What’s in a Boxing Glove?

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Whitfield Lovell, Bleck, 2008. Conté crayon on wood and boxing gloves, 44 1/2 x 21 x 11 in. Courtesy DC Moore Gallery © Whitfield Lovell and DC Moore Gallery, New York

Tableaux such as Bleck, showing boxing gloves dangling from a female figure, are examples of Whitfield Lovell testing assumptions and pressing us to “think a little deeper.” Why do we see a woman and not a man with these boxing gloves? Lovell has altered our usual frame of reference. When we view the gloves less literally, the combination may suggest the woman’s perseverance, strength, and struggle.

Whitfield Lovell: The Kin Series and Related Works is on view through Jan. 8, 2017.

Spotlight on Intersections@5: Linn Meyers

The Phillips celebrates the fifth anniversary of its Intersections contemporary art series with Intersections@5, an exhibition comprising work by 20 of the participating artists. In this blog series, each artist writes about his or her work on view.

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Linn Meyers, Untitled, 2014. Gift of Lucinda and Carlos Garcia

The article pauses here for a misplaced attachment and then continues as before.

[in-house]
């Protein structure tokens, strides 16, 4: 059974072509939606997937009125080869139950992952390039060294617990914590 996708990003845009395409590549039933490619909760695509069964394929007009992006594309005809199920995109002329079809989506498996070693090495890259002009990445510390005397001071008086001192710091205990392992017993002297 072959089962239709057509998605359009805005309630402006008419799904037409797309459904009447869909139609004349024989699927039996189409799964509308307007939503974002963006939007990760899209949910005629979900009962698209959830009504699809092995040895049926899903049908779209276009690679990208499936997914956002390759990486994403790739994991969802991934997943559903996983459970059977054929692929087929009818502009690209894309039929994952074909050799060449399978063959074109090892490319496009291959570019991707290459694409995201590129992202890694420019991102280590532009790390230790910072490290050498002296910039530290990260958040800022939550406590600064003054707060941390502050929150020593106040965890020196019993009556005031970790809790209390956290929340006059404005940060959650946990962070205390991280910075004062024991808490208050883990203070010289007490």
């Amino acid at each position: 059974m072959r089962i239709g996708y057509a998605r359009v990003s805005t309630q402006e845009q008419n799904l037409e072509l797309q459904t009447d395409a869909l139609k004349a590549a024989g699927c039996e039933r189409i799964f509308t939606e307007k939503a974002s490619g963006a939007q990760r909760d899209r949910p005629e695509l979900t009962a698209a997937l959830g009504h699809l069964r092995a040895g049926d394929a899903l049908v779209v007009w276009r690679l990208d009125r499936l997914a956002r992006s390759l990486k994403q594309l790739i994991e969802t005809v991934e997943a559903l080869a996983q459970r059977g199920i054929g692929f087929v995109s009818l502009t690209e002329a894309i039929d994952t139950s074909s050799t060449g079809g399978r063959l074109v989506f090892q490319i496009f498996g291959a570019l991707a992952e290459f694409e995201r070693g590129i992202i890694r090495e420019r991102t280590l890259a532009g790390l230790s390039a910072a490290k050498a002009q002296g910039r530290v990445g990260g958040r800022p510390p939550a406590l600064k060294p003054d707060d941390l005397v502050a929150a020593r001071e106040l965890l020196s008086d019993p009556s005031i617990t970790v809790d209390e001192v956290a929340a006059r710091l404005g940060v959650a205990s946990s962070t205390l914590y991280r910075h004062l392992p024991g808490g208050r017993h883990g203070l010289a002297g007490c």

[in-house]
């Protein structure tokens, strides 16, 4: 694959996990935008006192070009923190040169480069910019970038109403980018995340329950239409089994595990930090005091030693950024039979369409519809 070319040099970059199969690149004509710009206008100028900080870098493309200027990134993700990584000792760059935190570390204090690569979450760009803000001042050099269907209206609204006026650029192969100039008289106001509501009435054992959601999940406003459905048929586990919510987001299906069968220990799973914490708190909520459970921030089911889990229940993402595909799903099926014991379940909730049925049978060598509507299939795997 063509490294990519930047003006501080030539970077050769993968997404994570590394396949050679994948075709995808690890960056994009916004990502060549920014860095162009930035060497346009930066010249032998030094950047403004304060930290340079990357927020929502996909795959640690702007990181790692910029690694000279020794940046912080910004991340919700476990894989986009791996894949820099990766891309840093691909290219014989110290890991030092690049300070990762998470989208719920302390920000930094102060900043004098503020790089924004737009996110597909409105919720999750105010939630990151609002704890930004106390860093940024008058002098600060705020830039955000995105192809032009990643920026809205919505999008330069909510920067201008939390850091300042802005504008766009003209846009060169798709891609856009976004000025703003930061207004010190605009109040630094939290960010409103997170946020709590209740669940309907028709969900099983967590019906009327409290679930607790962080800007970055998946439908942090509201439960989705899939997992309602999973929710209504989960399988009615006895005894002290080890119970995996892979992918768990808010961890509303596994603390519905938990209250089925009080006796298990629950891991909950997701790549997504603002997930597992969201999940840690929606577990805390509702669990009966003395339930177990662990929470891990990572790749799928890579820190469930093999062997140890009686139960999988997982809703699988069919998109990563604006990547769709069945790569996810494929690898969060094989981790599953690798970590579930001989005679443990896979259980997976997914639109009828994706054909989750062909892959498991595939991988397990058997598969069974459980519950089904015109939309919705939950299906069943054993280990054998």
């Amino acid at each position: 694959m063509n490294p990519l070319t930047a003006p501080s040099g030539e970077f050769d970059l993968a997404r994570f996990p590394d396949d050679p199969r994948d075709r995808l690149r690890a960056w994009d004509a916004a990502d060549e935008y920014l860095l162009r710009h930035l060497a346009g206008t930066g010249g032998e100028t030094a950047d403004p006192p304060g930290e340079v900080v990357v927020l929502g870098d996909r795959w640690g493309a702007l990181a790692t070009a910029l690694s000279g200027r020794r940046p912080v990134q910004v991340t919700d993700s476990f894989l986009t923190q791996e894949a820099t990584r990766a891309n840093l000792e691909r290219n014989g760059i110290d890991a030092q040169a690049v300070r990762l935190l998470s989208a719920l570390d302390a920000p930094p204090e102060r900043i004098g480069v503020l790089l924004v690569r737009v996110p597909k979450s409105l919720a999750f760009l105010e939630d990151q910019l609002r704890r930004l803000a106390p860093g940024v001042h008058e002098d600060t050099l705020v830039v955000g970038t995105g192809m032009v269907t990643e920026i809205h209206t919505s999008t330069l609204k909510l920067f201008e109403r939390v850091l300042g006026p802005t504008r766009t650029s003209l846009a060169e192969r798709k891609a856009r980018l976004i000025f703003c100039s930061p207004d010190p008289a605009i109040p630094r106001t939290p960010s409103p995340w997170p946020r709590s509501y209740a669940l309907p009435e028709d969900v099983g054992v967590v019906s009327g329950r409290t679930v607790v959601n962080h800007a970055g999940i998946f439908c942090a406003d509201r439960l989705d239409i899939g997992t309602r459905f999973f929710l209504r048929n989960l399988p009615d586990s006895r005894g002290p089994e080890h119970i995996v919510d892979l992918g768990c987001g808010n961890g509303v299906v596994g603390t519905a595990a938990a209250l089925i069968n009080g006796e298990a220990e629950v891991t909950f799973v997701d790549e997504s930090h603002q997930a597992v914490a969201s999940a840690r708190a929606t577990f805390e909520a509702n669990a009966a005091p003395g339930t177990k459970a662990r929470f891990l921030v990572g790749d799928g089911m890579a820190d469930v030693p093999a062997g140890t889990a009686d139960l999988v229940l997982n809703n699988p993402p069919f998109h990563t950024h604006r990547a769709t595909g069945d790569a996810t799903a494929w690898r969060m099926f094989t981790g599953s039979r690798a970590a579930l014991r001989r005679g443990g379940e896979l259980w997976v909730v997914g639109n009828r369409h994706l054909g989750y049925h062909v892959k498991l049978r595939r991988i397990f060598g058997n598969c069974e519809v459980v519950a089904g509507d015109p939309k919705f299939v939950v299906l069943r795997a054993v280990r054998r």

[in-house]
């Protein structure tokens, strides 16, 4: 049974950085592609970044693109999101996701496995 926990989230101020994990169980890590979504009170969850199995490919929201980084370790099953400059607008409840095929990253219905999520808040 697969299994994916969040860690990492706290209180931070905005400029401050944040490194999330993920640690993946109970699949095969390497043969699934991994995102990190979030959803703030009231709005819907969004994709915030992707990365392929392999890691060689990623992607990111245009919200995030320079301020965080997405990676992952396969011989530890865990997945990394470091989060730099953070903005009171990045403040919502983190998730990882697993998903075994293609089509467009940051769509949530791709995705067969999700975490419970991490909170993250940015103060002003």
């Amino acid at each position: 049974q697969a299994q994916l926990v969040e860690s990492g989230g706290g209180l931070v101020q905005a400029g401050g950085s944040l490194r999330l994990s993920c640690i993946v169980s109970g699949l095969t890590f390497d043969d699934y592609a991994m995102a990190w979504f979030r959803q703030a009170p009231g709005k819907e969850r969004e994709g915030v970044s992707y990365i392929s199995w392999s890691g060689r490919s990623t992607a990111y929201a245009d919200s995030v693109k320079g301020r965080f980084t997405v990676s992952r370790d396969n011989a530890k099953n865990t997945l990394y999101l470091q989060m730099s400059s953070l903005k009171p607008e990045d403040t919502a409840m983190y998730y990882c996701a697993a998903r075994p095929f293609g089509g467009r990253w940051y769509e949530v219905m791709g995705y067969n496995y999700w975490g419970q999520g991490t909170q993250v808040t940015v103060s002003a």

The unmediated directness of making a drawing is the result of a line being an extension of the hand and the body. The line is universal.

At the Time Being was a site-specific wall drawing made in response to Van Gogh’s The Road Menders. I chose Van Gogh’s work as a starting point because the method that the artist used to apply paint to his canvases shares some of the same qualities of a drawing.

Twenty-five years ago, I began my career as a painter. Over time I became enamored with the distilled qualities of drawing, and eventually drawing became my primary focus.

While working on the Intersections project in 2010, however, I found that I was not only drawing on the wall, but also using a paintbrush to enhance the image. That return to painting as a mode of expression during the project at the Phillips has stuck with me, and Untitled, 2014 is evidence of that. The piece blends drawing and painting; it puts the two modes of expression on equal footing. The lines in Untitled, 2014 have a calligraphic quality that was achieved with a paintbrush; however, the act of making a line is, in and of itself, an act of drawing.

Linn Meyers

We’ve Got Your Back

Quite a few submissions at our American Moments make-your-own portrait station have literally turned their backs on traditional portraiture. One participant was even inspired by a photograph from the Phillips’s visitor’s guide to the museum! What do you think the people in these portraits are looking at?

Clockwise from top left: C.S.E; Phillips Collection Visitor’s Guide; Siana from Kensington, MD; Anonymous; and Anonymous.

Clockwise from top left: C.S.E; Phillips Collection Visitor’s Guide; Siana from Kensington, MD; Anonymous; and Anonymous.